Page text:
Ferruginous Pygmy-Owl is a small owl of the tropics, with a range that just
extends into the United States in Arizona. Once common in parts of
Arizona, they have disappeared from much of the region and are now
relatively rare in the United States. They once preferred mesquite stands
along river valleys in Arizona, but much of that habitat has been destroyed.
Competition for nesting cavities may also be contributing to the species'
decline. Ferruginous Pygmy-Owls have a very large range that extends
southward from Arizona, through Mexico and Central America, and into parts
of South America. Owls in different parts of their range may be
specialized feeders on local prey, and there are some indications that
Ferruginous Pygmy-Owls may comprise more than one species.
Habitat: Ferruginous Pygmy-Owls can be found in a
variety of semi-open habitats throughout much of their range in the tropical
Americas. In the small United States portion of its range, they are
found in saguaro cactus areas of the Sonoran Desert, and mesquite and live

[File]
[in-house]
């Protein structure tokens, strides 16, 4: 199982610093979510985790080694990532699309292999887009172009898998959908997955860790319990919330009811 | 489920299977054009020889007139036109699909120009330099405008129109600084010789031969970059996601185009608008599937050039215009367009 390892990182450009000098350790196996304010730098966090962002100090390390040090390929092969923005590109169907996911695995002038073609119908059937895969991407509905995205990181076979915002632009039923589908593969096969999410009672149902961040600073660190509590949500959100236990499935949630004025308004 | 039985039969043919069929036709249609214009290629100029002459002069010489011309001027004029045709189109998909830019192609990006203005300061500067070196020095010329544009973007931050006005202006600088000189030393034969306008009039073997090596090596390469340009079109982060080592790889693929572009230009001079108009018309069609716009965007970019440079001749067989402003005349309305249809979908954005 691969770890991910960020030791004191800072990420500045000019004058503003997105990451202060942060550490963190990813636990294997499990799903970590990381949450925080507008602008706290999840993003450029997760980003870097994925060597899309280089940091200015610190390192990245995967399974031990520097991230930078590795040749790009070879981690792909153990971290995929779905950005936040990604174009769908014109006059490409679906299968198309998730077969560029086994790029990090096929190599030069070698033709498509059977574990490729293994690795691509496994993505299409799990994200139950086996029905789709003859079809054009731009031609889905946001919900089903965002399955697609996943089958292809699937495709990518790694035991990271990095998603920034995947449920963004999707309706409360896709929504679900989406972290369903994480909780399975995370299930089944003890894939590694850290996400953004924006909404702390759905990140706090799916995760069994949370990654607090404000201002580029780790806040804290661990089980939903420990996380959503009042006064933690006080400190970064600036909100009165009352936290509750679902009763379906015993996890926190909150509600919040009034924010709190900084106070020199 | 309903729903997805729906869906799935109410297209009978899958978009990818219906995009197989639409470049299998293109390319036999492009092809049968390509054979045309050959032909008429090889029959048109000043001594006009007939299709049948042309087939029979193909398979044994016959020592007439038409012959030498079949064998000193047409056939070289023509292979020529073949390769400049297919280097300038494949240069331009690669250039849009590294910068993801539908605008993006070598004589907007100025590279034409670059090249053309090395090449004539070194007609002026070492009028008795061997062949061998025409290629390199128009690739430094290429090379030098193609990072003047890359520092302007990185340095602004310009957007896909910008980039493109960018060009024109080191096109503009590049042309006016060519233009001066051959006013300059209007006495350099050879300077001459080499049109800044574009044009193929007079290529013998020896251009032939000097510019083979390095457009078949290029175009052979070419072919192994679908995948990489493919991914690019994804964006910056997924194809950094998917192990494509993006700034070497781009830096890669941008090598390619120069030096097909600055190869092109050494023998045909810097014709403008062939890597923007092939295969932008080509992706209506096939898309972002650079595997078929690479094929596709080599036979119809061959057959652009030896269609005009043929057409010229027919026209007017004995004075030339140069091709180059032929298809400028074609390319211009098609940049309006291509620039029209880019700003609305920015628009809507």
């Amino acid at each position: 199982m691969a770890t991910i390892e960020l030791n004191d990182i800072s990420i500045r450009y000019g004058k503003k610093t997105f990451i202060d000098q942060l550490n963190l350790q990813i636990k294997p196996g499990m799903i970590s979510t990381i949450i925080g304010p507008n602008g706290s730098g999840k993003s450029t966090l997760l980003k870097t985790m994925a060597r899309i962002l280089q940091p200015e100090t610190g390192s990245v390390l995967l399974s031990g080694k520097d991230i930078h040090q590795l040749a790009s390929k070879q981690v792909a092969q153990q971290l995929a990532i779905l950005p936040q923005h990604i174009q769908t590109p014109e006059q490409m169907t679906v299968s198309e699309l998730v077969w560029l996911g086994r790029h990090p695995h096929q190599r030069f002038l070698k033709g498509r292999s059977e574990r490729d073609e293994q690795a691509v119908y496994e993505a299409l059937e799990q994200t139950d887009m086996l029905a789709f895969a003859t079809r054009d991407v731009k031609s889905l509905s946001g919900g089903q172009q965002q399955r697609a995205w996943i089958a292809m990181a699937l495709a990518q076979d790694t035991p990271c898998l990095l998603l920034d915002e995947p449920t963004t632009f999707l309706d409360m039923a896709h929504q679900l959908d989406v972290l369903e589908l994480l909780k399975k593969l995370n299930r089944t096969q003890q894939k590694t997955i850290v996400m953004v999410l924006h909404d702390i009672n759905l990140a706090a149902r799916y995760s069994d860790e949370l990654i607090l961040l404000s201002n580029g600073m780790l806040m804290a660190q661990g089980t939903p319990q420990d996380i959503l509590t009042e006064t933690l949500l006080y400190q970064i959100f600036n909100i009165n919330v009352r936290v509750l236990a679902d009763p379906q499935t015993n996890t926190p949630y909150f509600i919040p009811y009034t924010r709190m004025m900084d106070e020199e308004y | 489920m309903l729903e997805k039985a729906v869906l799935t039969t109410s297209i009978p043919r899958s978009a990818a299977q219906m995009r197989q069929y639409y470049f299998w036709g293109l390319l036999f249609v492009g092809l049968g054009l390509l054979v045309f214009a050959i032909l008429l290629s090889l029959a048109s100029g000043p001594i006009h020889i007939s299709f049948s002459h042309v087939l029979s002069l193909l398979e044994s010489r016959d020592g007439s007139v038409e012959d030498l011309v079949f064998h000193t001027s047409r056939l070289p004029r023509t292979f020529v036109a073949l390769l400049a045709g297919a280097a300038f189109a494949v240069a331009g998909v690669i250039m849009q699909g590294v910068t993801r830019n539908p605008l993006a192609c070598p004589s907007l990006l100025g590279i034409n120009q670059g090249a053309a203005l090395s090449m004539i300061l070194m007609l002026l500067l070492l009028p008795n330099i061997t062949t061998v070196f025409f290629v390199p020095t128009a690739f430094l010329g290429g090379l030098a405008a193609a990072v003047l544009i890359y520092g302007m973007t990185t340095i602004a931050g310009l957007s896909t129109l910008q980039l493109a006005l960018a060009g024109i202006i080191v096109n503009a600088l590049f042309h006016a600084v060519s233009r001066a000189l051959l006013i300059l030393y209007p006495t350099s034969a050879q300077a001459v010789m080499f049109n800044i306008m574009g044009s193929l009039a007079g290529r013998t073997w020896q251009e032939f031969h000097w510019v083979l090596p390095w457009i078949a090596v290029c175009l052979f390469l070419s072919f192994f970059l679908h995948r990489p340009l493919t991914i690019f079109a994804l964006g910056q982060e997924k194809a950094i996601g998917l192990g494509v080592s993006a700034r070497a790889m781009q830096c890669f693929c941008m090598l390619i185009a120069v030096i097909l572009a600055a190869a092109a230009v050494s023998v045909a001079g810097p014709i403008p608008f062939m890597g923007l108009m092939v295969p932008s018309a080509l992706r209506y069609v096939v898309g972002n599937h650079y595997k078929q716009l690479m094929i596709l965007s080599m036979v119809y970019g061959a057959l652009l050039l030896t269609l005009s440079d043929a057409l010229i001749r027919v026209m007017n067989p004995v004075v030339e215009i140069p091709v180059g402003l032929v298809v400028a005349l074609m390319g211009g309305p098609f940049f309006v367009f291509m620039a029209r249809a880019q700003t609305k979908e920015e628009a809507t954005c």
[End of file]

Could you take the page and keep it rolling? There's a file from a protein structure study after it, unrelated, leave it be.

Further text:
oak thickets in Arizona. When using mesquite or live oak, they are
typically found in riparian areas.
Diet: Feeds on a variety of small prey, including
large numbers of large insects, as well as small lizards, small rodents,
small birds, small snakes, and scorpions.
Behavior: Hunting is most often done near dawn and
near dusk, but Ferruginous Pygmy-Owls are often active during the daylight
hours. They will observe from a perch and fly out quickly to catch
prey when spotted.
Nesting: The nest of a Ferruginous Pygmy-Owl is a
cavity in a tree or a cactus. The cavity is often a woodpecker cavity,
but it will also use other cavities if present. The female does most
of the incubation eggs, but the male will bring food to the female during
incubation. Both the male and female will help to raise the young.
Song: Song of the Ferruginous Pygmy-Owl is a
series of repeated notes, rapid in pace and with each note slightly higher
in pitch than the previous note.
Migration: Considered a permanent resident through
its range in the Americas.
Conservation Status: The IUCN currently lists the
Ferruginous Pygmy-Owl as a species of "Least Concern". Globally, the
population has a very large range, and isn't threatened with extinction.
The species is widespread and common over much of its range in the American
tropics. However, it is considered threatened in the U.S. portion of
its range, where it has declined significantly in recent decades.
Image Information: Colored pencil drawing by Terry
Sohl - March 2012